Are you a big fan of sudoku? Or maybe you don’t like it all that much? Either way, if you’re looking for something sudoku-like I’ve got the perfect puzzle for you. Check out these 9+ sudoku variations PLUS get 5+ sudoku-like puzzles and games.
What is Sudoku?
Sudoku is a logic puzzle played on a 9×9 grid. Within the grid is 9 large squares (3×3 each), 9 rows (9×1 each), and 9 columns (1×9 each). Each square, row, and column needs to contain the numbers 1 through 9.
Sudoku can range from very easy (many of the numbers filled out at the beginning) to extremely hard (few numbers filled out at the beginning and requiring many special strategies to complete).
Want to know more? Check out How to Play Sudoku for solving tips & techniques and a complete example.
There are a lot of sudoku variations that are still fundamentally sudoku but they have added steps, parts, requirements or something. Check out these 9+ sudoku variations!
Other Sizes of Sudoku & Wordoku
The standard sudoku puzzle is a 9×9 grid but sudoku puzzles can come in other sizes.
One common variation is the mini sudoku puzzle (usually 6×6). This is a popular size for children or beginners because it’s easier to solve.
Sudoku puzzles can also be larger. Often, puzzles larger than 9×9 will use letters instead of numbers (and can be referred to as Wordoku).
X-Sudoku-X (aka Sudoku-X)
X-Sudoku is a sudoku variation that adds to the challenge of a regular sudoku puzzle. You can tell it’s a Sudoku-X because there will be a shaded X on the grid.
It’s played on a 9×9 grid and in addition to the regular rules, there are 2 diagonal lines (forming an X) that must contain the numbers 1-9.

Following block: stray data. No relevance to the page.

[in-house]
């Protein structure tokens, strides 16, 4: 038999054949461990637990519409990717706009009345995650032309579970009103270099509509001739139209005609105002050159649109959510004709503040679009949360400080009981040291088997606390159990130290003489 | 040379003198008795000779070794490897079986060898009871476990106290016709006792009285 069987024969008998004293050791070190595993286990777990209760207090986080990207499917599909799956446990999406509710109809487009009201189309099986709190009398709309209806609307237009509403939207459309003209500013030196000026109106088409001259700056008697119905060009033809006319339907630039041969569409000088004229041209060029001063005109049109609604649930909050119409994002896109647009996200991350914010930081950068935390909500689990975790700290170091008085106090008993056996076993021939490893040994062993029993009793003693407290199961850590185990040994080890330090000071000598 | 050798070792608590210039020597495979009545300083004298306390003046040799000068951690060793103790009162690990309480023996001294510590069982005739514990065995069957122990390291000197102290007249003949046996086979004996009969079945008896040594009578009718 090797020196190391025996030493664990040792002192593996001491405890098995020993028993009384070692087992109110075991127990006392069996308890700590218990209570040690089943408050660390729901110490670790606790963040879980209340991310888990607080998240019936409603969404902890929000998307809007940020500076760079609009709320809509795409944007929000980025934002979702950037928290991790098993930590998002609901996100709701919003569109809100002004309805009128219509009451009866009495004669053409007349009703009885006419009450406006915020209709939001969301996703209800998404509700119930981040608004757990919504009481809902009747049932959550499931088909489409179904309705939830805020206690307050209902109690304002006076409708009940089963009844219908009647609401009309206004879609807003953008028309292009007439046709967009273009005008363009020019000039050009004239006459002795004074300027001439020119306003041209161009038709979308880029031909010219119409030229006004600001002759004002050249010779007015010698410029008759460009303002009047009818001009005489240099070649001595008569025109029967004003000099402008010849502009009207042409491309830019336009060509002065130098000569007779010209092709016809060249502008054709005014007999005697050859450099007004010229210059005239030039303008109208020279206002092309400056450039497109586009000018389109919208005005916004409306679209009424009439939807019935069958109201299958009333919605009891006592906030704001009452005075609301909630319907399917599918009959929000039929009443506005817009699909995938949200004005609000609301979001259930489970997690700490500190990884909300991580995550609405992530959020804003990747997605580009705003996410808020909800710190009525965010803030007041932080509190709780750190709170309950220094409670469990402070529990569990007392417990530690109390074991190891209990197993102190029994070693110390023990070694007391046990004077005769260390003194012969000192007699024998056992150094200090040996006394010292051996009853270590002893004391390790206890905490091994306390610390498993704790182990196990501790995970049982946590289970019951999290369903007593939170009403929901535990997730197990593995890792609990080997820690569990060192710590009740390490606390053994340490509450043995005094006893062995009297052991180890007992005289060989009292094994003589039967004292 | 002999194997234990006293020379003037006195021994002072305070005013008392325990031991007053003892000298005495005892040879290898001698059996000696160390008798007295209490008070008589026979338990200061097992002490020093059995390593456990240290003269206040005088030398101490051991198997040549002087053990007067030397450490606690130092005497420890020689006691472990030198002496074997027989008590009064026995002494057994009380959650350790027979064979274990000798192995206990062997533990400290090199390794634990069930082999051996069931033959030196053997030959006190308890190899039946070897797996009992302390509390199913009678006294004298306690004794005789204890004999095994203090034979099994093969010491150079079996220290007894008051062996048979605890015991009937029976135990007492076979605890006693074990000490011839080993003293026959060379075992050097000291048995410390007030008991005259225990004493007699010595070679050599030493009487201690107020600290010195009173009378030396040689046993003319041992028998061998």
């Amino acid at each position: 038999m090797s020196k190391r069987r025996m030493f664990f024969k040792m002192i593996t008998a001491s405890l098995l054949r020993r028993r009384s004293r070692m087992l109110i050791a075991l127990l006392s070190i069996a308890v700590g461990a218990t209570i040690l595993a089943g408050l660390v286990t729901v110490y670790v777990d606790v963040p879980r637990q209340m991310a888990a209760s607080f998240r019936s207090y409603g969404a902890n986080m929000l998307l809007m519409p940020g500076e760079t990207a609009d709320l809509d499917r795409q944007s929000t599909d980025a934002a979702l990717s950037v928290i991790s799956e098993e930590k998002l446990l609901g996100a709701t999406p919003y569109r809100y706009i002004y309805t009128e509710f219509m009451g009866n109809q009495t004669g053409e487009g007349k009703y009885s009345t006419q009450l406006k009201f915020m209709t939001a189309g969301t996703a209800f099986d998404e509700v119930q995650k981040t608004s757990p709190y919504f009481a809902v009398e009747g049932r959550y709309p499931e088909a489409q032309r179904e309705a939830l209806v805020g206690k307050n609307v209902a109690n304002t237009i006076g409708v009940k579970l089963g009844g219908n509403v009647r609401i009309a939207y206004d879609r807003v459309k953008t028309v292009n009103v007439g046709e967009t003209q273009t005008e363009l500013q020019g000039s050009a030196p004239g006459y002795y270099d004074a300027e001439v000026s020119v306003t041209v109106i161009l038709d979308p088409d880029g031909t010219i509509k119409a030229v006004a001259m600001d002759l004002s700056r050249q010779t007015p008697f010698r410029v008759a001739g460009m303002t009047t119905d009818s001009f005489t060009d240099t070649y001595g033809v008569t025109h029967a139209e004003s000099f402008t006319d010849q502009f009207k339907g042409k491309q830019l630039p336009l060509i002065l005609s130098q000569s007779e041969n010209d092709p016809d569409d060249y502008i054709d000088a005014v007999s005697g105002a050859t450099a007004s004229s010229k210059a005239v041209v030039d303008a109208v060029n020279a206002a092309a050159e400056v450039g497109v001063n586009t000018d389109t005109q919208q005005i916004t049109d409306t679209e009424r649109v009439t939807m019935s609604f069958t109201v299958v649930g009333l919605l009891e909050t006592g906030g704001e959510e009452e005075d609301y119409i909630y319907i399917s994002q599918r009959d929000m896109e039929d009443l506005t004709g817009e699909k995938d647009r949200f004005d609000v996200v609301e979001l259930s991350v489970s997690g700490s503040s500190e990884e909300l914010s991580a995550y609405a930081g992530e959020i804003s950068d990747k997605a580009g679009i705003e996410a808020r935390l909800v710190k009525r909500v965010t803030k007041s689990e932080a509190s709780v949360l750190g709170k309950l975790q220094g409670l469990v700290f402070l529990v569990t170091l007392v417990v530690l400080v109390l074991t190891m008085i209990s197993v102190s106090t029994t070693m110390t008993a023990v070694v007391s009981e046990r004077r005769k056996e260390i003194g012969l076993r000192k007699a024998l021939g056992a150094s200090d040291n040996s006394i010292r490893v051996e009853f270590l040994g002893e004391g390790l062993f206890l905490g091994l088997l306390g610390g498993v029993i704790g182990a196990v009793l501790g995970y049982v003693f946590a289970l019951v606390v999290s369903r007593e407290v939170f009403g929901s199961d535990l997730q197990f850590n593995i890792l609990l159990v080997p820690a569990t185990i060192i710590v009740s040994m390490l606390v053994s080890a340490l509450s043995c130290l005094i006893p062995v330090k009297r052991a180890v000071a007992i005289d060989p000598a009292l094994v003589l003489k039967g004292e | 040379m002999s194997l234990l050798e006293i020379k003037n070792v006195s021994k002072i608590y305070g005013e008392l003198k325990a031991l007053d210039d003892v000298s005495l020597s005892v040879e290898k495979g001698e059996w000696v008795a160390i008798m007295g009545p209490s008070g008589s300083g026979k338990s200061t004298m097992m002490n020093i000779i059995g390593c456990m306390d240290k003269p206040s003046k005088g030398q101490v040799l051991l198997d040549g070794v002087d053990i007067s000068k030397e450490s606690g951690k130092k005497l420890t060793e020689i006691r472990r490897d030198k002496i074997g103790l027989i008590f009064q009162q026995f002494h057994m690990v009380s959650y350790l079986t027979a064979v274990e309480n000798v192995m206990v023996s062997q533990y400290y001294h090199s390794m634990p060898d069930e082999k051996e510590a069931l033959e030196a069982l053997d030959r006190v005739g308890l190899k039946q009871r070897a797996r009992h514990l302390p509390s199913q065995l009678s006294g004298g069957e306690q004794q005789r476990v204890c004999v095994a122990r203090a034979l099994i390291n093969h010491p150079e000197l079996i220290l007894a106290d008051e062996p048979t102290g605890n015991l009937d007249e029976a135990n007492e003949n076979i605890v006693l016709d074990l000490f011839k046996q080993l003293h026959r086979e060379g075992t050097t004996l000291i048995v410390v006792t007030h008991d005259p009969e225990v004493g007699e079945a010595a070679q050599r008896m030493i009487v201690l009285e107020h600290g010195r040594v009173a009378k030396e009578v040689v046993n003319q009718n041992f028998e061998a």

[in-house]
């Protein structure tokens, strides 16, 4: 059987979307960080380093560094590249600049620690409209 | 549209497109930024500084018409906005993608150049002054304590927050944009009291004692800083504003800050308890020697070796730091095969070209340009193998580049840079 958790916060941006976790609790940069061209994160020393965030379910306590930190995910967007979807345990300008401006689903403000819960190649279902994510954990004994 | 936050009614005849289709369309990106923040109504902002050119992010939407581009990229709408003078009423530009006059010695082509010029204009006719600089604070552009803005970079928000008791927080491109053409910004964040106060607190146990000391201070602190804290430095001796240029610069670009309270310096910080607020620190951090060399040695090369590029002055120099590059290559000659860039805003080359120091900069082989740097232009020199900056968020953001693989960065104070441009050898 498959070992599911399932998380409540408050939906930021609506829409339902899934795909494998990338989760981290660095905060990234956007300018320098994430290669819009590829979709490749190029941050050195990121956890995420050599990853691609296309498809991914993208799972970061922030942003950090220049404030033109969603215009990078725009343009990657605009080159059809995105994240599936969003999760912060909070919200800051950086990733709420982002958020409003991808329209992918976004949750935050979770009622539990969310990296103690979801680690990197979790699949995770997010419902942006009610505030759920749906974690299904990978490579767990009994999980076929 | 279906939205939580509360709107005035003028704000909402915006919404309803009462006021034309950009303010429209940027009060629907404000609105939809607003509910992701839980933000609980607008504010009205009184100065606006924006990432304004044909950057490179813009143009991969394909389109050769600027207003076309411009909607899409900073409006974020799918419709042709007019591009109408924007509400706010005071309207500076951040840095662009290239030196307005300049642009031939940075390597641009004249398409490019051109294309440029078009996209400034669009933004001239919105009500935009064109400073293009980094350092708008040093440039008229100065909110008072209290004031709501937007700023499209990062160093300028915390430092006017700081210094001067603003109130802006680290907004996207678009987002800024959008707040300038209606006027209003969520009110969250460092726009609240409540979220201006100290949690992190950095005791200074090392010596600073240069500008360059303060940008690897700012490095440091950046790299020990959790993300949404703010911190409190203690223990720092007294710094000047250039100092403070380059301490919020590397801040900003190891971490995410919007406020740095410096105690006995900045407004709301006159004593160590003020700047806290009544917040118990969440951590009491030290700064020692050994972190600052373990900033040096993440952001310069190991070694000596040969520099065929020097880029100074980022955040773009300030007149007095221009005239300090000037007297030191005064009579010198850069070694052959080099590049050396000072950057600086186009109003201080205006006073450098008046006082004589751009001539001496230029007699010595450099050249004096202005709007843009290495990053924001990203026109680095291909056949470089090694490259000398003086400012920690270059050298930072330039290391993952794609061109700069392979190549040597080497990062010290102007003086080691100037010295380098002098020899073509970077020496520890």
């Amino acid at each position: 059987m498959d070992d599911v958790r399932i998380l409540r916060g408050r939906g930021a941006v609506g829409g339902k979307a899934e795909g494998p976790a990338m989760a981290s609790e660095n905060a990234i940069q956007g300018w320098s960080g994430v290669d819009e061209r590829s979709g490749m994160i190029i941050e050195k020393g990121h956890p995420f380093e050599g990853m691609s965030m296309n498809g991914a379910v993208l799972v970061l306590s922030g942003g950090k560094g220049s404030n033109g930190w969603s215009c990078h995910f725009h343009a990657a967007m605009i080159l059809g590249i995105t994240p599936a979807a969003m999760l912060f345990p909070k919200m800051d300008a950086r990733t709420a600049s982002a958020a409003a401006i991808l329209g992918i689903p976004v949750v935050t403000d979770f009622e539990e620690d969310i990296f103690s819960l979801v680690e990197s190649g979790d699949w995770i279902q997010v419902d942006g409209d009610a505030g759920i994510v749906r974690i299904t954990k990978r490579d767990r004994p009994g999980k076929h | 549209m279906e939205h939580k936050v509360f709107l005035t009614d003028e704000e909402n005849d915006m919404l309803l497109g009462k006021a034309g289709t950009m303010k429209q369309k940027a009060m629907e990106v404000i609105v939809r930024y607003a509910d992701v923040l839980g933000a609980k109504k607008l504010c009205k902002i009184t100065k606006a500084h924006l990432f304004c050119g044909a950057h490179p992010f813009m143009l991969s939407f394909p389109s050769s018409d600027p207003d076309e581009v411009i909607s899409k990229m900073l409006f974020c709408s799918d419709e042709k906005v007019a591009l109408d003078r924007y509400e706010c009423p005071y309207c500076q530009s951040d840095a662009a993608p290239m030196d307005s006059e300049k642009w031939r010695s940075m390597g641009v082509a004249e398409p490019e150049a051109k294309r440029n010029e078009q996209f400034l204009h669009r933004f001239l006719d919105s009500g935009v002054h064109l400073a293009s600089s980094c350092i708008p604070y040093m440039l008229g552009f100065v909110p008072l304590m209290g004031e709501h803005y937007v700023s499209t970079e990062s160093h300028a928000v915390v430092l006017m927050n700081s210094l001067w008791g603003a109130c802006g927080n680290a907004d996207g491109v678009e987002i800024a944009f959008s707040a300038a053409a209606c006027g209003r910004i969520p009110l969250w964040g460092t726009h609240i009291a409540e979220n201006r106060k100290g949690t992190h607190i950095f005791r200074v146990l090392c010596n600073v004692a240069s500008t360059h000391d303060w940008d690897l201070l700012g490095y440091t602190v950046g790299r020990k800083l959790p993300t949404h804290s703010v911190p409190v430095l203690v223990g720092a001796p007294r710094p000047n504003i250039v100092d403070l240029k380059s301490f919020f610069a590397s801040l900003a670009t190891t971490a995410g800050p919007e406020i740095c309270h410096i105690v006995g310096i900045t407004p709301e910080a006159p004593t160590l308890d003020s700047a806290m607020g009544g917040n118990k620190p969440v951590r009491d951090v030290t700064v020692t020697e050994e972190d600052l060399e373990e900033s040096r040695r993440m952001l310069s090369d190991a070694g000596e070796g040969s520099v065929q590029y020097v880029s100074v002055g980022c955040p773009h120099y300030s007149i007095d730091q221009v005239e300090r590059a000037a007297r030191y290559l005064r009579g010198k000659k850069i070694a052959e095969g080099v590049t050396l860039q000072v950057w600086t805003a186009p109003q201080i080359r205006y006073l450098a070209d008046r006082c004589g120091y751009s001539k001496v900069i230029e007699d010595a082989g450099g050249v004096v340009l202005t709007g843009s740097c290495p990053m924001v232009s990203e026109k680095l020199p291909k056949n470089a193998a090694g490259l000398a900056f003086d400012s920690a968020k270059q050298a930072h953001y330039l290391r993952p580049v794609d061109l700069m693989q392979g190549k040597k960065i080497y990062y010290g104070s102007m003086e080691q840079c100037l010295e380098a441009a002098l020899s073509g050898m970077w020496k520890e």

Hyper Sudoku (aka NRC Sudoku, Windoku, or 4-Square Sudoku)
Hyper Sudoku is also a variation that adds to the challenge of a regular sudoku puzzle. On a hyper sudoku puzzle you’ll notice 4 additional shaded boxes of 9 squares each.
Hyper sudoku is also played on a 9×9 grid and in addition to the regular rules, the 4 shaded boxes must each contain the numbers 1 through 9.
Dot Sudoku (aka Center Dot Sudoku or Dots Sudoku)
Dot Sudoku is another variation that makes a regular sudoku puzzle more challenging. On a dot sudoku puzzle, you’ll see shaded boxes equal to the number of unique numbers (for example, a 9×9 grid will have 9 shaded boxes).
Dot Sudoku can be played on a grid of any size and in addition to the regular rules, the shaded boxes must also contain one of each unique number.
Odd-Even Sudoku is another variation of sudoku that adds to the regular puzzle. On an odd-even sudoku puzzle some of the boxes will be shaded. Which ones? Odd ones OR even ones and it can be ALL the odd (or even) or just some of them.
Odd-Even Sudoku can be played on any size grid and in addition to the regular rules, the shaded boxes must all contain only odd or even numbers.
Nonomino Sudoku (aka Chaos Sudoku, Squiggly Sudoku, or Jigsaw Sudoku)
In a Nonomino Sudoku puzzle, the traditional 3×3 squares are gone. Instead, there are 9 areas of differing shapes.
The rules are the same as standard sudoku – but instead of a 3×3 square having one of each number, each random shaped area must have one of each number.
Note: this is not the only type of sudoku that is sometimes called “Jigsaw Sudoku.” The next variation sometimes goes by that name as well!
Tetridoku (aka Tetris Sudoku or Jigsaw Sudoku)
Tetridoku is a type of sudoku puzzle where you’re given the numbers in tetrominoes* to the side of the grid. You must then fit those tetrominoes into the grid.
Tetridoku can be played on any sized grid and follows the same rules as standard sudoku. The tetrominoes can be rotated in any direction to “place” them into the grid. The grid may contain highlighted areas to show you what direction pieces fit (or it may not).
Tetridoku tetrominoes may or may not be numbered.
*a tetromino is a geometric shape composed of four squares, connected at the edges.
One time I bought a book of these (in an airport maybe?) and they were so fun and challenging. However, I have been unable to find any ever again. Making a book of these is on my to-do list though so stay tuned!!